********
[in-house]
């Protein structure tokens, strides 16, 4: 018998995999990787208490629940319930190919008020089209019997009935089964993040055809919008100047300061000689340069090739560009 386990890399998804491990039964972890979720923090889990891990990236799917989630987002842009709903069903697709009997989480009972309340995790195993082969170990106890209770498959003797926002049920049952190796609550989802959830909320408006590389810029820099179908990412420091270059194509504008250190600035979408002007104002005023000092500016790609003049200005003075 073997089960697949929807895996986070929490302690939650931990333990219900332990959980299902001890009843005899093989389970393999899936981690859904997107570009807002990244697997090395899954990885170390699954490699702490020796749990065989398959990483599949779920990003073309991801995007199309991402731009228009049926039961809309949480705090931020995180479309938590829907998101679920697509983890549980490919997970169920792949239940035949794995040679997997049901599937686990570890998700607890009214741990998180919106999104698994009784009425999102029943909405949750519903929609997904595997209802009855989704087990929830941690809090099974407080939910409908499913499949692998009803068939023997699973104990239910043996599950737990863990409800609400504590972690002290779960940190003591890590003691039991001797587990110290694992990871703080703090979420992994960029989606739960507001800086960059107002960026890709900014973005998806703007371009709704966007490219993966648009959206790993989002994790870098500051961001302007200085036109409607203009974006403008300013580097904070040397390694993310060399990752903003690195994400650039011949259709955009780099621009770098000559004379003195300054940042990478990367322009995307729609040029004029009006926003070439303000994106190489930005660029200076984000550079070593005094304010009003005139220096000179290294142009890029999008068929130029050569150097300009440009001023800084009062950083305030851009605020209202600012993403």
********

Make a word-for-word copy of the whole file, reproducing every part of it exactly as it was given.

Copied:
[in-house]
């Protein structure tokens, strides 16, 4: 018998995999990787208490629940319930190919008020089209019997009935089964993040055809919008100047300061000689340069090739560009 386990890399998804491990039964972890979720923090889990891990990236799917989630987002842009709903069903697709009997989480009972309340995790195993082969170990106890209770498959003797926002049920049952190796609550989802959830909320408006590389810029820099179908990412420091270059194509504008250190600035979408002007104002005023000092500016790609003049200005003075 073997089960697949929807895996986070929490302690939650931990333990219900332990959980299902001890009843005899093989389970393999899936981690859904997107570009807002990244697997090395899954990885170390699954490699702490020796749990065989398959990483599949779920990003073309991801995007199309991402731009228009049926039961809309949480705090931020995180479309938590829907998101679920697509983890549980490919997970169920792949239940035949794995040679997997049901599937686990570890998700607890009214741990998180919106999104698994009784009425999102029943909405949750519903929609997904595997209802009855989704087990929830941690809090099974407080939910409908499913499949692998009803068939023997699973104990239910043996599950737990863990409800609400504590972690002290779960940190003591890590003691039991001797587990110290694992990871703080703090979420992994960029989606739960507001800086960059107002960026890709900014973005998806703007371009709704966007490219993966648009959206790993989002994790870098500051961001302007200085036109409607203009974006403008300013580097904070040397390694993310060399990752903003690195994400650039011949259709955009780099621009770098000559004379003195300054940042990478990367322009995307729609040029004029009006926003070439303000994106190489930005660029200076984000550079070593005094304010009003005139220096000179290294142009890029999008068929130029050569150097300009440009001023800084009062950083305030851009605020209202600012993403």